I spend my days teaching undergraduates who often have an abysmal ignorance of Christianity, even for those who went to Catholic schools. They can’t tell me if there are seven sacraments or seventy, and they haven’t the slightest understanding of Catholic sexual morality, but you can bet they can throw in your face Francis’ “Who am I to judge?” line whenever discussing homosexuality.
This whole trend of papal interviews—which began with Saint John Paul II (if we count Crossing the Threshold of Hope) and the emeritus Pope Benedict XVI, so I’m not singling out his successor—is not a development greatly to be encouraged; at the very least, it should be used with extreme caution. The pope already has many means for communication—homilies, encyclicals, letters, apostolic exhortations, and the Vatican website and radio and TV stations. The problem with hearing too much of the pope is that it reinforces the idea that if the pope hasn’t said something, it cannot be important. Conversely, people assume that if the pope has said something, it trumps every other thing ever said about the topic from the Bible, Fathers, and Catechism on down. Frequent papal utterances—even the best ones—often reinforce the cult of personality around his office that has been helpful to nobody for the better part of a century.
If, however, we are going to see high-profile papal interviews continue, then permit me to suggest three changes that could benefit the Church.
First, the popes should consider a bit of advice from the late Fr. Richard John Neuhaus, founder of the journal, First Things: when it is not necessary to speak, it is necessary to not speak. I have started and abandoned many articles over the years and even an entire book because I felt that what I was trying to say was not good enough to publish, and might in fact cause skandalon in the Pauline sense of scandal: a stumbling block to someone seeking to draw near to Christ. So pace Freud, sometimes suppressing your thoughts is in fact a good thing. The greater your responsibility, the greater the impulse to suppress must be given the greater possibility for misunderstanding and scandal.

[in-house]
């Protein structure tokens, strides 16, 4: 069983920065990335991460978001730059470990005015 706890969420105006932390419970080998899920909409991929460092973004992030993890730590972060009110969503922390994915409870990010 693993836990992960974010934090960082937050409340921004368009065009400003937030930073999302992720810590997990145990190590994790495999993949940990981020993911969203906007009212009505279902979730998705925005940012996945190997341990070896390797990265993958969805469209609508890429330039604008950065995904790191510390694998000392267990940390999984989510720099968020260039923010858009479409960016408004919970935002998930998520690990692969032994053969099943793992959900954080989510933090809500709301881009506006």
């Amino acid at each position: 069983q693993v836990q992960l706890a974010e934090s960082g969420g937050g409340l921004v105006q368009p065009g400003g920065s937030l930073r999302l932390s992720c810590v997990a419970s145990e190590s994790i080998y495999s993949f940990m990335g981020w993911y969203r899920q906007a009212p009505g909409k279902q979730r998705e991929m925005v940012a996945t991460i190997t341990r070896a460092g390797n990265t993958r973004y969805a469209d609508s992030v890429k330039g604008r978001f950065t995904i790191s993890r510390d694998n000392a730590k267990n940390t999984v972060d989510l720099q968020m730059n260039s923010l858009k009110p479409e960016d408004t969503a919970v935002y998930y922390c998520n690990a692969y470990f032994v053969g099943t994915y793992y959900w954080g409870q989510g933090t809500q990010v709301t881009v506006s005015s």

Second, popes need to learn the lesson I did: make your own audio and video recording of any interview (and store the copies in a safe!), insist on seeing the final text before publication, and keep copies of everything. That way if, invariably, the press tries to spin something one way, you have the documentary evidence to say “I never said that” or “that is ripped out of context.” If the press won’t print a retraction or correction, then throw the whole text or video up on the Vatican website for people to see for themselves that the media tried to play fast and loose.
Third, gimmicky though this sounds, perhaps the Vatican Press Office should take a cue from the US Department of Homeland Security and their color-coding of possible terrorist threats. Though this would not deter the most tendentious of journalists from trying to spin something as “papal” or “Catholic” teaching, it might help some Catholics climb down from the ledge whenever they are confronted with the dreaded opening line “In an interview today, the Pope said….”
Thus we might see on the Vatican website clearly differentiated categories of utterance. Since red—and not white—is the normal and historical color for popes, we begin with that, and then the rest of the scheme—to keep things simple—follows universally recognized traffic patterns and colors. Red means: stop and pay attention to this crucial matter. Yellow means “be cautious, look around, and see whether this affects you or not”. Green means “carry on as before, slowing down to pay attention only if you really want to but otherwise legitimately speeding past and minding your own business.”
This might be clumsy in its application, which is in fact a feature, not a bug. One side effect of this, hopefully, would be to force a flowing in the prodigious volume of materials coming out of Rome. Before anything could be published, it would have to be color-coded and ranked, and the audience(s) to whom it is relevant clearly indicated as well as the expected response(s), if any.
A final salutary feature—the most important—of putting everything through such a process would be that more than one person would review something before it is published. As editor of an academic revue (Logos: A Journal of Eastern Christian Studies) for well over a decade now, I can tell you that the more sets of eyes on an article the better because even the best editors miss things, and the help from others can be invaluable in saving you from embarrassing or costly mistakes. If Pope Francis wants to hire me, he only has to say the word.